Loctite 635 Vs Permatex 64000: One reader sent me a question on my article Permatex Vs. Loctite Sleeve Retainer, asking “Is Permatex 64000 an equivalent to Loctite 635?” Well, I decided to give them a test.
So for those high-stakes motorsports apps where strength rules, go with Loctite 635. But for general use on worn bushings and sleeves, Permatex 64000 gets my seal of approval. It seals up leaks better than your grandma’s Tupperware.
Loctite 635 Vs Permatex 64000: What’s The Difference
In applications requiring high shear strength and heat resistance like motors, Loctite 635 would be preferred, while for large slip fits like sleeves, Permatex 64000 may be advantageous.
My Hands-on Test of Loctite 635
It was easy to use, and I had no trouble applying it. The only thing to be cautious of is not getting it inside the bearings themselves, as that could cause some issues.
As for the effectiveness of the Loctite, it worked exactly as described, which I’ve come to expect from Loctite 635. I have used it and 638 (see it in my article how strong is loctite 638) for various projects in the past, and it has always delivered reliable results. It provided excellent adhesion for mechanical applications, and I had no complaints about its performance.
One specific use case where the Loctite impressed me was when I used it to keep a pinion gear on the motor shaft of my 31 lbs RC car. Despite the car’s weight and the stress it puts on the gear, the Loctite held up remarkably well. I was pleased with the results and felt confident in its reliability.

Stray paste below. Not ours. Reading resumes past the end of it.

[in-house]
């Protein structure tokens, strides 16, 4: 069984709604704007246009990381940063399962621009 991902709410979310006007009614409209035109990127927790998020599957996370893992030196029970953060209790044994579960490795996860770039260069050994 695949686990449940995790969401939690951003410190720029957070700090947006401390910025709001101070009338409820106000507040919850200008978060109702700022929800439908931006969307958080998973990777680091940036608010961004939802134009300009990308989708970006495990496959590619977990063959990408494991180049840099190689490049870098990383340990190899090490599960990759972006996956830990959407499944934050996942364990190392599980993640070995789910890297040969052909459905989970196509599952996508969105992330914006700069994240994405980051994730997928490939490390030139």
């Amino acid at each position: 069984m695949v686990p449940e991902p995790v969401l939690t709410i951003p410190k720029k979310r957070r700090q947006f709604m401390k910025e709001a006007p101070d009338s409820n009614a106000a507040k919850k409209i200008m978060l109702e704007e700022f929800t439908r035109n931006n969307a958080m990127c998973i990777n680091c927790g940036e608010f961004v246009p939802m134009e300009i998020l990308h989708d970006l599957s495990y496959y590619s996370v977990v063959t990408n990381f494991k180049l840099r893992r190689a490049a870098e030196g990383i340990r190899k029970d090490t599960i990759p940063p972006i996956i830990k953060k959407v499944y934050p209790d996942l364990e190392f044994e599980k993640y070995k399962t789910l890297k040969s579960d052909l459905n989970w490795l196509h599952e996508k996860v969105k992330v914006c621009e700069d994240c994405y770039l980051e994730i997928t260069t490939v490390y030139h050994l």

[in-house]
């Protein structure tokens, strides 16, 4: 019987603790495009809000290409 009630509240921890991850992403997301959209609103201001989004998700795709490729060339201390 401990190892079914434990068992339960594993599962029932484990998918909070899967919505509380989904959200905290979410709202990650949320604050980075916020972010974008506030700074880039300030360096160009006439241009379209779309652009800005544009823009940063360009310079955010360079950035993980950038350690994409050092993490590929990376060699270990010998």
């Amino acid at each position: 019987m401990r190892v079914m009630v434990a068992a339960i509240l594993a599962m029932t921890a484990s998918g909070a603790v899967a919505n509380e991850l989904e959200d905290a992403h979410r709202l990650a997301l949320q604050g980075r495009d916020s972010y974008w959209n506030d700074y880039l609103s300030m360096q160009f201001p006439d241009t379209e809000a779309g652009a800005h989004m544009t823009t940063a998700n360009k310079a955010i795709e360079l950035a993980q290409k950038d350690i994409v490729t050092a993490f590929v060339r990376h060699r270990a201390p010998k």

Another positive experience I had with the 635 was to use it and 3M 4200 (See its pro and cons in life caulk vs 4200) for an RV construction project. The manual specifically recommended this product, and it proved to be perfect for the job. The adhesion was excellent, and the bottle size was generous, ensuring it would last a long time. I was more than happy with the results, and we received the product promptly from a responsive vendor.
While the Loctite worked well for most of my applications, there was one instance where it didn’t fully solve my problem. I was trying to fix a slipping seal, and while the Loctite made the seal sit tightly, it didn’t address the underlying issue. However, I must say that it held on great, and I appreciated its reliability in that regard.
My Hands-on Test of Permatex 64000
✅Pros of Permatex 64000
I applied it exactly as described in the instructions, and it worked like a charm. The set time was supposed to be 1 hour, but it actually set in around 15 seconds. Talk about efficiency!
Specifically for Bearings
I had a bad experience with a generic knock-off brand, which resulted in my bearing buddies flying off while I was on the road. That’s when I decided to give Permatex a try. I got 64000 specifically for my bearing buddies to make sure they stayed securely in the hubs. And let me tell you, it did the job perfectly. No more worries about losing my caps and being stuck on the side of the road. It’s like cheap insurance for my trailer’s bearings.
The versatility of Permatex Sleeve Retainer impressed me. I also used it to install bearing buddies on my trailer, and it worked wonders. I’ve noticed that many people neglect to use Permatex on their dust caps, only to be baffled when they fly off while driving. Don’t make that mistake! This product ensures a secure fit and peace of mind while you’re on the road.